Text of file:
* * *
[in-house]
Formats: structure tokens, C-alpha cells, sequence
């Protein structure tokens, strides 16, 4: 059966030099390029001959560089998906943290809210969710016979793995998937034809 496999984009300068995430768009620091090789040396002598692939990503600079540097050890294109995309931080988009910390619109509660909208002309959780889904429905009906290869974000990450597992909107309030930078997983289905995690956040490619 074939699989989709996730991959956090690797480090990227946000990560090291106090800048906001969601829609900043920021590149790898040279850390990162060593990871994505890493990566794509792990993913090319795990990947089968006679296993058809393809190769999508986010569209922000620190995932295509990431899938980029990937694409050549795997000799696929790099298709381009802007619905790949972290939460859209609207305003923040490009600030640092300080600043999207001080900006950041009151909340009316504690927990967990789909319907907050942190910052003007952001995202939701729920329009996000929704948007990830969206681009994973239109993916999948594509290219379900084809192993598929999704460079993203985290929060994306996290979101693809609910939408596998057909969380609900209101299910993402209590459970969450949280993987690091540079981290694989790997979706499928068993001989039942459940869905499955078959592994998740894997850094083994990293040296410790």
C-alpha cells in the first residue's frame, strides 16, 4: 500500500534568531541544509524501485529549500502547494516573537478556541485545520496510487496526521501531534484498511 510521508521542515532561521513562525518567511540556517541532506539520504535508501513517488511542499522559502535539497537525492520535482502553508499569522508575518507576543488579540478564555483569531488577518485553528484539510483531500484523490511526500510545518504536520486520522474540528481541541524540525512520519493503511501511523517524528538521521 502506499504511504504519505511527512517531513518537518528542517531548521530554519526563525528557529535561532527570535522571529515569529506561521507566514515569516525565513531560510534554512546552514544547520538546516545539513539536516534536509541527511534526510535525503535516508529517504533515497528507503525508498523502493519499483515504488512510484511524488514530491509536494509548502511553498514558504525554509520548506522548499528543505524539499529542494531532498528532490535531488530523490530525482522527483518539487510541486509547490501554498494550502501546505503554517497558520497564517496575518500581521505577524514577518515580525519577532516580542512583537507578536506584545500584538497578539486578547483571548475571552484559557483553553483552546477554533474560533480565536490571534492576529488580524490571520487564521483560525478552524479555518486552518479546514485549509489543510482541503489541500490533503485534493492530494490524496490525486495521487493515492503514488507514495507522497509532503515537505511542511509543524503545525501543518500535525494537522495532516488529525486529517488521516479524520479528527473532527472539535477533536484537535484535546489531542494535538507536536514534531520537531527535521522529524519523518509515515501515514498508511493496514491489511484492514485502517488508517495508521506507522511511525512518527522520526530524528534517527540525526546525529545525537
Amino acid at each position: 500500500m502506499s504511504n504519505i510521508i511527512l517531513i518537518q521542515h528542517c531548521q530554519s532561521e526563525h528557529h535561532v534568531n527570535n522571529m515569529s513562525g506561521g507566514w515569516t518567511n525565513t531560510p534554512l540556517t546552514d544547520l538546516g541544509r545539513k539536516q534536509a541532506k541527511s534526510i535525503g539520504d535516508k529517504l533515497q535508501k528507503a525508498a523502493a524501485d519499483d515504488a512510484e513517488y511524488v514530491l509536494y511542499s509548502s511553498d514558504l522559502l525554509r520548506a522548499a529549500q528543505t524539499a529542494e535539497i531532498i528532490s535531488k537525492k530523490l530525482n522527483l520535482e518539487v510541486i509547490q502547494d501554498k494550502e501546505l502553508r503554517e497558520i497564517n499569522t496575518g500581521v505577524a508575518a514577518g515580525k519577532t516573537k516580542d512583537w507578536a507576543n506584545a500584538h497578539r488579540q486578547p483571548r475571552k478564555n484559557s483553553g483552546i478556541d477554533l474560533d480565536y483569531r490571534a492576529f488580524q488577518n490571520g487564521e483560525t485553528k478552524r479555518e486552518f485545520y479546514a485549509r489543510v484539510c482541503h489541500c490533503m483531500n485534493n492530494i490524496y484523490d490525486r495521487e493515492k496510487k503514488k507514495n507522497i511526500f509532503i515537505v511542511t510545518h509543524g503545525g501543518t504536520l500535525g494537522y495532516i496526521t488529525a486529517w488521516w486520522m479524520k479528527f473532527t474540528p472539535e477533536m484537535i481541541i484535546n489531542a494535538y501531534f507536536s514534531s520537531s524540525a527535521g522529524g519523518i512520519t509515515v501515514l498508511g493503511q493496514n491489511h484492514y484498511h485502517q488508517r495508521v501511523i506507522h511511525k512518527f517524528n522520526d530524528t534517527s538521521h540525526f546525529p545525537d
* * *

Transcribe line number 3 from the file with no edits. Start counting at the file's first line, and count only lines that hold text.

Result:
């Protein structure tokens, strides 16, 4: 059966030099390029001959560089998906943290809210969710016979793995998937034809 496999984009300068995430768009620091090789040396002598692939990503600079540097050890294109995309931080988009910390619109509660909208002309959780889904429905009906290869974000990450597992909107309030930078997983289905995690956040490619 074939699989989709996730991959956090690797480090990227946000990560090291106090800048906001969601829609900043920021590149790898040279850390990162060593990871994505890493990566794509792990993913090319795990990947089968006679296993058809393809190769999508986010569209922000620190995932295509990431899938980029990937694409050549795997000799696929790099298709381009802007619905790949972290939460859209609207305003923040490009600030640092300080600043999207001080900006950041009151909340009316504690927990967990789909319907907050942190910052003007952001995202939701729920329009996000929704948007990830969206681009994973239109993916999948594509290219379900084809192993598929999704460079993203985290929060994306996290979101693809609910939408596998057909969380609900209101299910993402209590459970969450949280993987690091540079981290694989790997979706499928068993001989039942459940869905499955078959592994998740894997850094083994990293040296410790």